FAS/Tokyo projects that Japan’s NFDM imports in 2022 as well as 2021 will decrease year on year because of reduced TRQs for ALIC tenders and large stocks. The imports in the first eight months in 2021 were only half of 2020 (Table 5). Meanwhile, MAFF continues a limit on the TRQ it initiated in JFY 2020: 750 MT in JFY 2021, to be operated by ALIC as a global tender within the existing WTO quota for milk powder with a protein content of 35 percent or higher (JA2021-0088). MAFF maintains separate global quotas for skimmed milk powder for school feeding, feed production, and other uses totaling 82,237 MT (JA2021-0047).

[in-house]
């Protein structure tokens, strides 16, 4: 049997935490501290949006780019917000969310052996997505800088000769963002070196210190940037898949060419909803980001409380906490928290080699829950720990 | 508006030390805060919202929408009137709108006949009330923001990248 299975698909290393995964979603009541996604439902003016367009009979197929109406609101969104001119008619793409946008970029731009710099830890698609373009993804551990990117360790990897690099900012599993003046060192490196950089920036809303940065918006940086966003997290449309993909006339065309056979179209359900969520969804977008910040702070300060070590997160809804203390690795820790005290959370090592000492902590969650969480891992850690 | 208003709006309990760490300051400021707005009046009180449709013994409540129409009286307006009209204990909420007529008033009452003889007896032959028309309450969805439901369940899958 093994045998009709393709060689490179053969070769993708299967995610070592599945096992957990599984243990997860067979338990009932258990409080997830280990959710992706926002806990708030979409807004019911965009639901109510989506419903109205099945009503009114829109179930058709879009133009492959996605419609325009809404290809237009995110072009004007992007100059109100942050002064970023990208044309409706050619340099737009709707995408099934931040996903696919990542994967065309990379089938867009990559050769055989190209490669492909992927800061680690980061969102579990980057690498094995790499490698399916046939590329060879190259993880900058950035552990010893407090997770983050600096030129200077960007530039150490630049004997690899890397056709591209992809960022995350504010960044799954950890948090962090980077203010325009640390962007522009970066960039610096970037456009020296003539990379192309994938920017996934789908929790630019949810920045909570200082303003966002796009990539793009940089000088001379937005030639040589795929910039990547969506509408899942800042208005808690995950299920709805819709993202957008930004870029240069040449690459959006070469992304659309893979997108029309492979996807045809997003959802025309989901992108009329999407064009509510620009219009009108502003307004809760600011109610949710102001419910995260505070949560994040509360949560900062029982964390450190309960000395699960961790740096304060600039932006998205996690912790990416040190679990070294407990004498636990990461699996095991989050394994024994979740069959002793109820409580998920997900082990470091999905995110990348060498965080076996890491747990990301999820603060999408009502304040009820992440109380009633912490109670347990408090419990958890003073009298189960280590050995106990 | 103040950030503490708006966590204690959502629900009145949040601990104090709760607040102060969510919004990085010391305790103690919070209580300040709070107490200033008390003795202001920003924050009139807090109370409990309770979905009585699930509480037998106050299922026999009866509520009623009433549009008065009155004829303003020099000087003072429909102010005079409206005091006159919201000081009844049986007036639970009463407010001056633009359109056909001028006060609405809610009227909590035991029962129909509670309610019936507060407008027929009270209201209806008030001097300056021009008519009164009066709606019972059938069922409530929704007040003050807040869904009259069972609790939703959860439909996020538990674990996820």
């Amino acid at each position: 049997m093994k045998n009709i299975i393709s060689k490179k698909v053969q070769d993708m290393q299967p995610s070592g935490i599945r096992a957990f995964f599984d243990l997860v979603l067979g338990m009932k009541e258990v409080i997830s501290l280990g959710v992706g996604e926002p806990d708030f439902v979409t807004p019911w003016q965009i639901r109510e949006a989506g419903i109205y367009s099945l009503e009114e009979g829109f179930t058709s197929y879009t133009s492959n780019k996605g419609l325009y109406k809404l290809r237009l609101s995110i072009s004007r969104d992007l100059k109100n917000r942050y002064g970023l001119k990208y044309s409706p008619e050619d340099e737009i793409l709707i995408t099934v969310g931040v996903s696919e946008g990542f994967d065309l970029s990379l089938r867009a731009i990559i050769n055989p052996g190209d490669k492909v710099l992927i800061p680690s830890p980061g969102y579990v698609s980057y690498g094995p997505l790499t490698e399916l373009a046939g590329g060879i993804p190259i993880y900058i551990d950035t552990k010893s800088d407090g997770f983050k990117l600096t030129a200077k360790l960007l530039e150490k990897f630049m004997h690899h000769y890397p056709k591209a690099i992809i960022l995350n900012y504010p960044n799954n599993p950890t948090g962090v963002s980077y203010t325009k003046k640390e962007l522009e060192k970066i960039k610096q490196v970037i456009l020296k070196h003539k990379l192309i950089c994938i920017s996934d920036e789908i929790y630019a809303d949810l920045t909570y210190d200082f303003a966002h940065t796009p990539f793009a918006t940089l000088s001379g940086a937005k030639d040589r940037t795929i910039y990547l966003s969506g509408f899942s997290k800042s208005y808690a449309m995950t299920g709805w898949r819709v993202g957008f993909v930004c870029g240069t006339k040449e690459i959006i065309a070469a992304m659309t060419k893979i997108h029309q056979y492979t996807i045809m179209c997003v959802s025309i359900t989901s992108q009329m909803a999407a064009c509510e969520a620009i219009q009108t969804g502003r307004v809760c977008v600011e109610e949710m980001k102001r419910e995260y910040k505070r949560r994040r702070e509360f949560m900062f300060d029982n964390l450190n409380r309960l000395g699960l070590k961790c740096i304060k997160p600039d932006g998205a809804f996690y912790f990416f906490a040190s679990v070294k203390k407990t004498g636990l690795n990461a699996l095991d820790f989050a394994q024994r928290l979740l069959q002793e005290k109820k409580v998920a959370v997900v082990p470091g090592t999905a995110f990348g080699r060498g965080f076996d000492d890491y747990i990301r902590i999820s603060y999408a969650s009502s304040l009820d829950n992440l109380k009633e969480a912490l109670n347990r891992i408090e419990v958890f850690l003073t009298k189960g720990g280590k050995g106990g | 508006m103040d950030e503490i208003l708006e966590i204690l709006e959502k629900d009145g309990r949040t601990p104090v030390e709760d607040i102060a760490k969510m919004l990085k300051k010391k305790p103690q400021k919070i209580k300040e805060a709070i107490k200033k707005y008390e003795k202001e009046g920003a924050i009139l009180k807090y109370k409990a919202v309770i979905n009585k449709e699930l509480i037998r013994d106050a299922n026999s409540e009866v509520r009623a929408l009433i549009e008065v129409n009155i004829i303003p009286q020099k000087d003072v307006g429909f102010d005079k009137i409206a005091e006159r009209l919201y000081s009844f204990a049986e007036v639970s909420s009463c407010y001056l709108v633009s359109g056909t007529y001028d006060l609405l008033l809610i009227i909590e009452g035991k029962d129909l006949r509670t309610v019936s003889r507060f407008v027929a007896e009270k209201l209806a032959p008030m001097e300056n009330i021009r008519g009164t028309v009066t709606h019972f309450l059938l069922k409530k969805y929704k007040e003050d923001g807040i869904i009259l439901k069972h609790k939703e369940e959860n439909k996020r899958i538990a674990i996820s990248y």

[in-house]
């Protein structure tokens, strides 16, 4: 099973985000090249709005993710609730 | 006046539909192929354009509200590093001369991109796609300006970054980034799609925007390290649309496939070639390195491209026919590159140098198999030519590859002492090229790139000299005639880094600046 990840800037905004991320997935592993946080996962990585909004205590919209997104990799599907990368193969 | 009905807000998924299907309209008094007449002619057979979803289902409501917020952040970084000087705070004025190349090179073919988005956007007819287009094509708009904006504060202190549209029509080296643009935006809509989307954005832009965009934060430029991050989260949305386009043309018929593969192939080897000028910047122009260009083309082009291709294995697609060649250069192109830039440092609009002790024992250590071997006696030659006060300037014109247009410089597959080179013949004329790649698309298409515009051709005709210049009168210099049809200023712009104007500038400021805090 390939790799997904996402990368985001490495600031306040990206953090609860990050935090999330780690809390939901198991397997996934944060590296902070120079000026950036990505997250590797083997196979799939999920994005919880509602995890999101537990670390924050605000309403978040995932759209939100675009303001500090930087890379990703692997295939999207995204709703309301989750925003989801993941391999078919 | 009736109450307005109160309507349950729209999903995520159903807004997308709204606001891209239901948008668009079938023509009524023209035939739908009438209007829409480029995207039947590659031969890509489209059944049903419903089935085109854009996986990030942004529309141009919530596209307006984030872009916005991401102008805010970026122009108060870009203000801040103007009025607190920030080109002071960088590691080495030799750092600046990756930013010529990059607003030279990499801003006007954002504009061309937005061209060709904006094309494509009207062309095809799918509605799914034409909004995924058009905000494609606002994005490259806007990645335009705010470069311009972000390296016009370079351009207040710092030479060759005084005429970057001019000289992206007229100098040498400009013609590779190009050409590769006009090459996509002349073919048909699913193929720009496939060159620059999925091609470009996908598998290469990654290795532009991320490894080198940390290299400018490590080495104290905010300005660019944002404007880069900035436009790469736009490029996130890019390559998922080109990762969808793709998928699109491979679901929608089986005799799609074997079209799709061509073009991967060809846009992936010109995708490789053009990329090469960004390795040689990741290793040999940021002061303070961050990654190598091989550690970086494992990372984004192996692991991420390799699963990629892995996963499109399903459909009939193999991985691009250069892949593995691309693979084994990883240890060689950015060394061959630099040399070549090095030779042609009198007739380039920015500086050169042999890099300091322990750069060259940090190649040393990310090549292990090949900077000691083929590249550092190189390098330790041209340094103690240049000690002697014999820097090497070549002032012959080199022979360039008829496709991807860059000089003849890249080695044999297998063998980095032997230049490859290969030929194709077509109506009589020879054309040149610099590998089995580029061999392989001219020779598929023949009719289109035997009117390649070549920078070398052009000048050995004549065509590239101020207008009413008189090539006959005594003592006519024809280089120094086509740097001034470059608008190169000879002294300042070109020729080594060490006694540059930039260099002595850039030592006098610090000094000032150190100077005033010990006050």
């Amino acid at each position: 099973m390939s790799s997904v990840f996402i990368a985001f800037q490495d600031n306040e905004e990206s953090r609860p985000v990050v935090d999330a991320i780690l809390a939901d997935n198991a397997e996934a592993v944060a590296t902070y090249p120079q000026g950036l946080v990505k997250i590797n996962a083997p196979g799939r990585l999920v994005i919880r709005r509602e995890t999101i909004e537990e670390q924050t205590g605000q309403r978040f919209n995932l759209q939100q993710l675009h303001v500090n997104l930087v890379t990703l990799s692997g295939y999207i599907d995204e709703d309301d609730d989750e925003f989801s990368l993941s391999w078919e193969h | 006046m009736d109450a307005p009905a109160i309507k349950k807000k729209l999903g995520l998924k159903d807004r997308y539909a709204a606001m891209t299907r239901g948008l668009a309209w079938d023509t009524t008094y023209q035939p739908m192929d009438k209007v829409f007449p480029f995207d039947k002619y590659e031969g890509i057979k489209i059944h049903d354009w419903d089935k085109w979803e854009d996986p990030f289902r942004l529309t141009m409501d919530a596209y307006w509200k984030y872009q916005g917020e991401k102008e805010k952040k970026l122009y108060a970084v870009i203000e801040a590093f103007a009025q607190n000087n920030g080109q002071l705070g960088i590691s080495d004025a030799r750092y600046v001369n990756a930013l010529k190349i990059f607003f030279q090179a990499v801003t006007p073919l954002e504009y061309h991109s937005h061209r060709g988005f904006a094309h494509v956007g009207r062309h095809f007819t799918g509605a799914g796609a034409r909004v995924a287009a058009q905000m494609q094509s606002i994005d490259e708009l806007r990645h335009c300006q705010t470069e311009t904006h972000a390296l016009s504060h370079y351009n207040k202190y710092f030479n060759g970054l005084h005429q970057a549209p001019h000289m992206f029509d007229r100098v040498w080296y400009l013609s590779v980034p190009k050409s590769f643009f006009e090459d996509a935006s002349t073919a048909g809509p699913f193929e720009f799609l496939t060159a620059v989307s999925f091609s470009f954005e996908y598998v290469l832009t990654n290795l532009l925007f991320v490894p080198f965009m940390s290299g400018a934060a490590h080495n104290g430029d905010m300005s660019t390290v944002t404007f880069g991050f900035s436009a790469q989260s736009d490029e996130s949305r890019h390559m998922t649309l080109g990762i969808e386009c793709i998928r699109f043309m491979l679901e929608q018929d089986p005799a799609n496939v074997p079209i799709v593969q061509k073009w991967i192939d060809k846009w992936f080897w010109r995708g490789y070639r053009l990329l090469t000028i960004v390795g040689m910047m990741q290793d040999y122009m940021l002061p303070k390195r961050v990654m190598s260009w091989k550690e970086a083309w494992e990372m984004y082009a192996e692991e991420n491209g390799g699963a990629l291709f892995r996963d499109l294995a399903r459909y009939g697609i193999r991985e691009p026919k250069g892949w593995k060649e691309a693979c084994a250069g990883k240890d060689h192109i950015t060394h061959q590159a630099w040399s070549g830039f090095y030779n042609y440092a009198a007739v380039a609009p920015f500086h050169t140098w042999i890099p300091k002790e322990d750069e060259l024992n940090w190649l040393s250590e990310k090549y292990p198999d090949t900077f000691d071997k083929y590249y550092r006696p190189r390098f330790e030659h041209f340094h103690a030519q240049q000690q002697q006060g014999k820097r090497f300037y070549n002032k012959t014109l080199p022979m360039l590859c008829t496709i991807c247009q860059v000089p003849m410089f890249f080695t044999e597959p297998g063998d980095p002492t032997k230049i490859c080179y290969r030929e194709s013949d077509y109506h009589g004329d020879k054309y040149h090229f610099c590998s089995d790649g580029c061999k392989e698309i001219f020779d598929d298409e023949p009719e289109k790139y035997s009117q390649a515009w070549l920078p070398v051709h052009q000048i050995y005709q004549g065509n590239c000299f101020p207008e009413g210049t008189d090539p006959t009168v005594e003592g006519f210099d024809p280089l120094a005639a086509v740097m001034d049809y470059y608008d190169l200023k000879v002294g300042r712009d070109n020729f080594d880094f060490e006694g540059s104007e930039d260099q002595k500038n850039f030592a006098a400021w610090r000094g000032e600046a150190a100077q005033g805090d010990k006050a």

MAFF’s support payments to replace substitute domestic products for imports, part of its COVID-19 relief program, continues until March 31, 2022. As a result, ALIC projects that stocks will decline by approximately 10,000 MT by March 2022.